Chinese Nationalist Party (KMT) presidential candidate Ma Ying-jeou's (
Ma was indicted on Feb. 13 for allegedly embezzling funds from his special mayoral allowance during his term as Taipei mayor. Prosecutors said Ma had wired half of his monthly special mayoral allowance -- NT$170,000 -- directly into a personal account and had in this way accumulated NT$11,176,227 (US$338,910) in accounts belonging to him and his wife.
During the trial, Ma admitted he had used half of his special allowance for personal expenses, but said he regarded the money as part of his income.
Ma was found not guilty by the Taipei Disctrict Court last Tuesday.
Days before the verdict was handed down, Yen publicized and distributed DVDs containing a video-recording of a conversation between Yen and Ma during a question-and-answer session on the city council floor last year when Ma was still Taipei mayor.
In the recording, Ma repeatedly stated that he had always separated his special allowance from his income, Ma also answered "yes" when asked by Yen if the special allowance could only be used for public expenditure.
In addition, Ma said during the question-and-answer that he would accept whatever penalty was deemed appropriate if he was proven to have used the allowance to cover private expenditure.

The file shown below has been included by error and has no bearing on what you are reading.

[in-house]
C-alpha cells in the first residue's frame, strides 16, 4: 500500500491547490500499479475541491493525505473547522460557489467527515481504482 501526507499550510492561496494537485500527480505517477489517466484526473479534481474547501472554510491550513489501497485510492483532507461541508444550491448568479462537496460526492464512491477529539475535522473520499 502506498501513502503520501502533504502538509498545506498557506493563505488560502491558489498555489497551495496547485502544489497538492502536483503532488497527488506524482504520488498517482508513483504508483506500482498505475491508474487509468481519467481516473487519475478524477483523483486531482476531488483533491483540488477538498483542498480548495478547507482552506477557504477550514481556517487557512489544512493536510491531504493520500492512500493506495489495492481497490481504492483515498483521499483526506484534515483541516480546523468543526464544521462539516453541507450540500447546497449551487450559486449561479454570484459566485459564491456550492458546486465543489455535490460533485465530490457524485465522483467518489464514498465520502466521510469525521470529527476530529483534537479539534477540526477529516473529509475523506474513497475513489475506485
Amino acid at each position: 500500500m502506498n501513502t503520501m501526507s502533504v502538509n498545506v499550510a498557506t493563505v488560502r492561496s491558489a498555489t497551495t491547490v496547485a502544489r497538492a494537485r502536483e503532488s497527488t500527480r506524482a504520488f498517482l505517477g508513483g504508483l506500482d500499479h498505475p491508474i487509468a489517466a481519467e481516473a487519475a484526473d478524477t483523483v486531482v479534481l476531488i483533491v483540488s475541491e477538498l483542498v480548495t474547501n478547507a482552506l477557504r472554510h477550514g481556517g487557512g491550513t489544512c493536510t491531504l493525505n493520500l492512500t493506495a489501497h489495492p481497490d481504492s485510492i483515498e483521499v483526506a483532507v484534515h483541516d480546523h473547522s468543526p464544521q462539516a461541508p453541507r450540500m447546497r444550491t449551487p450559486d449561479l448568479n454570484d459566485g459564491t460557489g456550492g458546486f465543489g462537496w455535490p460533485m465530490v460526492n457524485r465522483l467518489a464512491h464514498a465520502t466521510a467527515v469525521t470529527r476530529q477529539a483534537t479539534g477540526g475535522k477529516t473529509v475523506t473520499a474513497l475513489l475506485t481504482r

Ma also said "yes" when asked if he would retire from politics if found to have used the fund in this way.
Ma's campaign spokesman Lo Chih-chiang (
The only thing Ma said in the conversation was that he claimed money from "his special allowance with receipts for work-related and public welfare expenses," the statement said.
"Ma has donated NT$68 million to welfare organizations during his eight years as Taipei mayor, which is about four times the total amount he claimed from his special allowance, NT$15 million," the statement said.
Lo said Yen should rise above party politicking and question how much DPP presidential candidate Frank Hsieh (
Yen said it was "ridiculous that Ma's campaign office had called her a liar since the video recording was original and unaltered."
"Of course he didn't actually say the words `public fund,' but he answered `yes' to my question and did not object when I described the [special allowance] money as a public fund," Yen said.
"I'm not a Kaohsiung city councilor so it's not my job to question a [former] Kaohsiung mayor," she said.